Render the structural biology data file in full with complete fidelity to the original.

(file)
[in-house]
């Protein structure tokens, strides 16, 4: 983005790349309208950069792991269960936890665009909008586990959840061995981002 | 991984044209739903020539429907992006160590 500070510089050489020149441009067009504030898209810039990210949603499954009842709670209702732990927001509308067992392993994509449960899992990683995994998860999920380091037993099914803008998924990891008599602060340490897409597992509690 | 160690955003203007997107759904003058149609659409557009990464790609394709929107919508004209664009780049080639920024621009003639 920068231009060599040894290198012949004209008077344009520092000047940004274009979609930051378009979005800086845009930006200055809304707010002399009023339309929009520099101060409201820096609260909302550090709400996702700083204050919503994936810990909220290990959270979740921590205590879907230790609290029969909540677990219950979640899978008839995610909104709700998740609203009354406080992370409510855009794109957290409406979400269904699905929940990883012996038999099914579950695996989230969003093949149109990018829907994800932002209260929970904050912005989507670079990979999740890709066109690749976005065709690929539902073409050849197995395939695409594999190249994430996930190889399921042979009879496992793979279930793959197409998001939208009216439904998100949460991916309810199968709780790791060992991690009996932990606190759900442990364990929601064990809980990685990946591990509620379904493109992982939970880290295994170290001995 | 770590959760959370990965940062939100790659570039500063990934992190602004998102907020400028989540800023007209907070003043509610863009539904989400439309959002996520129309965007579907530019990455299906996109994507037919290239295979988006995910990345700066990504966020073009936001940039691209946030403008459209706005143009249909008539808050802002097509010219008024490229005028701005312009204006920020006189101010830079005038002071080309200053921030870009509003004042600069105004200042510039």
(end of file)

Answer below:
[in-house]
């Protein structure tokens, strides 16, 4: 983005790349309208950069792991269960936890665009909008586990959840061995981002 | 991984044209739903020539429907992006160590 500070510089050489020149441009067009504030898209810039990210949603499954009842709670209702732990927001509308067992392993994509449960899992990683995994998860999920380091037993099914803008998924990891008599602060340490897409597992509690 | 160690955003203007997107759904003058149609659409557009990464790609394709929107919508004209664009780049080639920024621009003639 920068231009060599040894290198012949004209008077344009520092000047940004274009979609930051378009979005800086845009930006200055809304707010002399009023339309929009520099101060409201820096609260909302550090709400996702700083204050919503994936810990909220290990959270979740921590205590879907230790609290029969909540677990219950979640899978008839995610909104709700998740609203009354406080992370409510855009794109957290409406979400269904699905929940990883012996038999099914579950695996989230969003093949149109990018829907994800932002209260929970904050912005989507670079990979999740890709066109690749976005065709690929539902073409050849197995395939695409594999190249994430996930190889399921042979009879496992793979279930793959197409998001939208009216439904998100949460991916309810199968709780790791060992991690009996932990606190759900442990364990929601064990809980990685990946591990509620379904493109992982939970880290295994170290001995 | 770590959760959370990965940062939100790659570039500063990934992190602004998102907020400028989540800023007209907070003043509610863009539904989400439309959002996520129309965007579907530019990455299906996109994507037919290239295979988006995910990345700066990504966020073009936001940039691209946030403008459209706005143009249909008539808050802002097509010219008024490229005028701005312009204006920020006189101010830079005038002071080309200053921030870009509003004042600069105004200042510039």